Rafael Grossi, Director General of the International Atomic Energy Agency, speaks to the press, Vienna, Austria, May 24, 2021 (Xinhua/Rex/Shutterstock)


UPDATE, NOV 25:

Iranian officials are trying to sweep aside the assessment of International Atomic Energy Agency head Rafael Grossi that there was no advance in Tehran talks this week over nuclear inspections.

The spokesman for Iran’s Atomic Energy Organization, Behrouz Kamalvandi, said the discussions were “incomplete” rather than “inconclusive”.

There were various issues in our talks and there was a lack of time since [Grossi] had travelled to Iran ahead of the [IAEA] Board of Governors meeting, so we couldn’t finalise every issue. We agreed to continue these talks.

Foreign Minister Hossein Amir-Abdollahian declared that an agreement in principle has been reached, telling Chinese counterpart Wang Yi on Wednesday that Iran and the IAEA are seeking to “issue a joint statement at the earliest opportunity”.

A “senior Iranian source” said, “There was disagreement about a few words and phrases…and the Agency did not buckle. The text was therefore not published.” He claimed another meeting will “soon…finalize the text”.

Amir-Abdollahian echoed on Twitter:


UPDATE, NOV 24:

International Atomic Energy Agency head Rafael Grossi says there was no advance in Tuesday’s talks over inspections of Iranian nuclear facilities.

Grossi told the 35-member IAEA Board of Governors, at the start of its quarterly meeting, on Wednesday:

Despite my best efforts, these extensive negotiations and deliberations to address Iran’s outstanding safeguards issues, detailed in the two reports, proved inconclusive.

Issues include Iranian harassment of IAEA inspectors, blocking access to facilities such as the Karaj centrifuge complex, and the origin of uranium particles found at several old but undeclared sites.

Grossi warned, “We are close to the point where I would not be able to guarantee continuity of knowledge.”

The IAEA Board is unlikely to consider a resolution criticizing Tehran, however, as the Vienna nuclear talks resume on Monday after five months of stalling by Iran’s Raisi Government.

See also Iran’s Mixed Messages Over Return to Nuclear Talks


UPDATE, NOV 23:

International Atomic Energy Agency head Rafael Grossi is meeting Iranian officials in Tehran, seeking to restore the Agency’s access to Iran’s nuclear facilities.

Grossi arrived in the Iranian capital on Monday and met the head of Iran’s Atomic Energy Organization, Mohammad Eslami, on Tuesday.

The IAEA head told reporters, “The agency is seeking to continue and deepen the dialogue with the government of Iran….We agreed to continue our joint work on transparency and this will continue.”

Eslami declared after the discussion, “Some questions were raised based on documents published by our enemies. These questions have now been answered. Tehran is determined to resolve technical issues with the agency without politicizing the matter.”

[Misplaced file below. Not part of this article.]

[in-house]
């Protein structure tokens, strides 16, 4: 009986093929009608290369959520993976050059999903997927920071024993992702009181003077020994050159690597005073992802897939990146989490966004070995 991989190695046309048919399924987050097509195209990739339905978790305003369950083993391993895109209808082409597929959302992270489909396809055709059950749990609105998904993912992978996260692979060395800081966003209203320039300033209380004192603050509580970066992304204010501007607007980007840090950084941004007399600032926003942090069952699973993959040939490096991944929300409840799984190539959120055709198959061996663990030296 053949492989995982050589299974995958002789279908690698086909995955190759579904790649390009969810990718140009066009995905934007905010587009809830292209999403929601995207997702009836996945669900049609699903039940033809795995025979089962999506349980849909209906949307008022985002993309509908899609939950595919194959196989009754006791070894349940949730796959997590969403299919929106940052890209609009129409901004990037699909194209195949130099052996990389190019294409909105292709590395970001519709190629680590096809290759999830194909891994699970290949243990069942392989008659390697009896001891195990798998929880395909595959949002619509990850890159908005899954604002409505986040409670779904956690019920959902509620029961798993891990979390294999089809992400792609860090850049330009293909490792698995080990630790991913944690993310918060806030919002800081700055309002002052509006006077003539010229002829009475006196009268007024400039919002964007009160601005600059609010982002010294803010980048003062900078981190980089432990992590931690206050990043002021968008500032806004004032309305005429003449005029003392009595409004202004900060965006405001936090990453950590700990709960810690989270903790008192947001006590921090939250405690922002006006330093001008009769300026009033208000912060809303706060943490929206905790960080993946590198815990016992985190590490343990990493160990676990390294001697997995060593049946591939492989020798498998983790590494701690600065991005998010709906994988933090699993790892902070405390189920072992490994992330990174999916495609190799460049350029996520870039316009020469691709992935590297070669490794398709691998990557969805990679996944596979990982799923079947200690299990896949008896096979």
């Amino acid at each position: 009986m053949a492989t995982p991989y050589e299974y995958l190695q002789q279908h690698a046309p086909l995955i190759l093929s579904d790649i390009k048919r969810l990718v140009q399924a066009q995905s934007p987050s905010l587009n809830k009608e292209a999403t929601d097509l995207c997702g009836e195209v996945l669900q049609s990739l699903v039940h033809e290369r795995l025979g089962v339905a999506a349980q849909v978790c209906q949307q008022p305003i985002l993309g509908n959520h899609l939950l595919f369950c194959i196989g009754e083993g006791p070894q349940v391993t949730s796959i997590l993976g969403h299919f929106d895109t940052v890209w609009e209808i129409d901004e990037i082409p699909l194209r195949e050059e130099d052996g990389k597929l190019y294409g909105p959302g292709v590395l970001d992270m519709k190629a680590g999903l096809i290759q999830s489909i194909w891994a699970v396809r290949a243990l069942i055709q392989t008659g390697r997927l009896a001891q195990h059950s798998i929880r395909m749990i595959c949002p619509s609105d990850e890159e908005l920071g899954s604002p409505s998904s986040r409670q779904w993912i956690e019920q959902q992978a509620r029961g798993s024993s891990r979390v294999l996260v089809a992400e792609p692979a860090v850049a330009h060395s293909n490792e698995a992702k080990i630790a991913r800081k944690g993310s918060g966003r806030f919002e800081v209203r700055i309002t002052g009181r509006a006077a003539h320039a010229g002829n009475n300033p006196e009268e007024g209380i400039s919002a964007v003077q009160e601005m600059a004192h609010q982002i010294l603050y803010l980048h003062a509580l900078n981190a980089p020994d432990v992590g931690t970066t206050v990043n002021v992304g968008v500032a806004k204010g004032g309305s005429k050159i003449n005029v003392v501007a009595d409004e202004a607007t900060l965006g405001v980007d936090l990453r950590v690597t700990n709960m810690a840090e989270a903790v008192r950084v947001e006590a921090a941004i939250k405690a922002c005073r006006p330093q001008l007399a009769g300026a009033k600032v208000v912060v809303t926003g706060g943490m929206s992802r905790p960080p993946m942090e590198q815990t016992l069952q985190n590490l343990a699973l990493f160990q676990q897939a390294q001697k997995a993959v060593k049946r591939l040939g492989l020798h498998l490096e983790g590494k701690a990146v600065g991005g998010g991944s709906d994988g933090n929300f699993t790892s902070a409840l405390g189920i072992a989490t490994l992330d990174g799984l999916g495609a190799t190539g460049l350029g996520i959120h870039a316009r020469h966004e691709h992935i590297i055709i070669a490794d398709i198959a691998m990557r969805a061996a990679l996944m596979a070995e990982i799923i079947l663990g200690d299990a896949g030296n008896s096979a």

UPDATE, NOV 17:

Iran has now confirmed a meeting in Tehran with International Atomic Energy Agency head Rafael Grossi on November 23.

Grossi will meet Foreign Minister Hossein Amir-Abdollahian and the head of Iran’s Atomic Energy Organization, Mohammad Eslami.

The meetings take place as the IAEA Board of Governors convenes.


ORIGINAL ENTRY, NOV 13: The head of the International Atomic Energy Agency says it is “astonishing” that Iran’s Raisi Government, in office since August, has not been in contact about nuclear activities.

Rafael Grossi told reporters at conference on nuclear security on Friday:

I have not had any contact with this government…that has been there for more than five months. I think that we should have had this contact much earlier….

There’s a long list of things we need to discuss.

Grossly said there had only been “technical conversations” with the head of Iran’s Atomic Energy Organization, Mohammad Eslami.

Grossi has been trying to visit Tehran before the next meeting of the IAEA’s Board of Governors on November 24.

Iran began restricting IAEA inspections in February, withholding the surveillance tapes from nuclear facilities. The agreement with the international organization lapsed in June, and Iranian officials harassed inspectors and prevented maintenance of surveillance equipment and computers, prompting Grossi to visit Tehran in September.

However, Iran then blocked access by IAEA inspectors to the Karaj uranium centrifuge assembly site, citing an attack — reportedly overseen by Israel — on the facility in June.

Grossi’s comments come not only before the IAEA Board of Governors meeting, but also before the scheduled resumption of the Vienna nuclear talks on November 29 after a five-month break.

See also Iran Blocks IAEA Access to Nuclear Site
Iran’s Mixed Messages Over Return to Nuclear Talks